It probably seems a strange thing to write about, that is until you try to travel around East Africa as a European (especially British) with your £ and €.
These experiences are based on travelling in Tanzania and Zambia in 2011.
- Dollars rule – You can pay for things directly in dollars and often get a very good exchange rate better than that stated by forex if you carry big notes. Many places only accept $50 and $100 notes and they must be new ‘big head’ notes. Exchanging dollars at money shacks seems to follow the same rules.
- Euros – also seem quite acceptable right now as they are a strong currency. Eyes lit up when €500 notes were produced but personally I feel uneasy about carrying single notes worth so much money.
- Local currencies – If staying in a country for more than a week it’s worth changing the occasional $100 bill at a money shop for small purchase use and in rural areas where they are not confident with dollars, but pay for anything large such as accommodation with dollar bills and use big ones to bargain on prices.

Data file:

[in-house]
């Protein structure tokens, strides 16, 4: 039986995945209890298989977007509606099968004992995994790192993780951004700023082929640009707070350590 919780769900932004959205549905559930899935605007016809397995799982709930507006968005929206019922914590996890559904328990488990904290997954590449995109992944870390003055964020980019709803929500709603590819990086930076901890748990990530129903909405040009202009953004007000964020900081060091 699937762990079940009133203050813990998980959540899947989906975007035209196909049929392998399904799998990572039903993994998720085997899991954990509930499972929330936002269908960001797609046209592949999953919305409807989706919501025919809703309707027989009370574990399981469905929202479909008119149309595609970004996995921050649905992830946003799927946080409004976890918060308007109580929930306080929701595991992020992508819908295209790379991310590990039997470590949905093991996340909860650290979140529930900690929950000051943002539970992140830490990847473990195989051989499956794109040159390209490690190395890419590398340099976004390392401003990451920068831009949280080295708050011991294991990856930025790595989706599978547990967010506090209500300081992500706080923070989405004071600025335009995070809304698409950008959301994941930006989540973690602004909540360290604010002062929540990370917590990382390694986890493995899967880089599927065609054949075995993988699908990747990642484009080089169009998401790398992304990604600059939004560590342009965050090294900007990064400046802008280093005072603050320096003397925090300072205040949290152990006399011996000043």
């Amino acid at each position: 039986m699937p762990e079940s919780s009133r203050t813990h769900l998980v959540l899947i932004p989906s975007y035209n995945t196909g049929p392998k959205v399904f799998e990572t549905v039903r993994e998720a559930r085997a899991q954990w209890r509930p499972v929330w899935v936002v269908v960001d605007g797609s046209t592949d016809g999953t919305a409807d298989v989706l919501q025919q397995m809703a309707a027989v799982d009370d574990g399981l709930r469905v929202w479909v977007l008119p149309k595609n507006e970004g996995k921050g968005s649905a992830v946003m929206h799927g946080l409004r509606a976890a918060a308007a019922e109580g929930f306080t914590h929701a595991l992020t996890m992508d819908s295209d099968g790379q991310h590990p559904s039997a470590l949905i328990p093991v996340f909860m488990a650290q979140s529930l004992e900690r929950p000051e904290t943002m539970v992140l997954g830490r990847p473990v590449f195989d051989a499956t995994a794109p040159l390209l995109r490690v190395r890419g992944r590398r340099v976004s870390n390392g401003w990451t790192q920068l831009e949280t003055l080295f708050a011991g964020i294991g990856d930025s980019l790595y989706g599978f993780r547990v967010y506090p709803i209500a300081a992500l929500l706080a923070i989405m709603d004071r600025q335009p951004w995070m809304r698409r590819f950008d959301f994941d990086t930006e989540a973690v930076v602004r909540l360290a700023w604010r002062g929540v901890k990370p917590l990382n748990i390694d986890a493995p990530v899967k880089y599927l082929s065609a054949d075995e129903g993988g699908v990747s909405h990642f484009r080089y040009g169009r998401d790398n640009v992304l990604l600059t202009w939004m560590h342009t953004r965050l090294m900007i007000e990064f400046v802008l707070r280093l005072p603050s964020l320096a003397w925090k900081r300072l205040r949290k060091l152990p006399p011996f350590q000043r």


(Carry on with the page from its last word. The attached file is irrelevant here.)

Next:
- Cards – Credit cards and debit cards are treated in the same regard, they both incur fees except for things like online airline purchases. These are fees from the vendor and are on top of your bank fees, so this can add up pretty quickly but there are some things that are just too expensive to pay for with carried cash and if travelling for a long time you probably have to resort to this
- ATM – There are ATMs that will dispense dollars in capital cities, but again there is a card handling fee on top of whatever your bank already charges so it’s not very good value and probably better to just pay for things with cards directly if possible.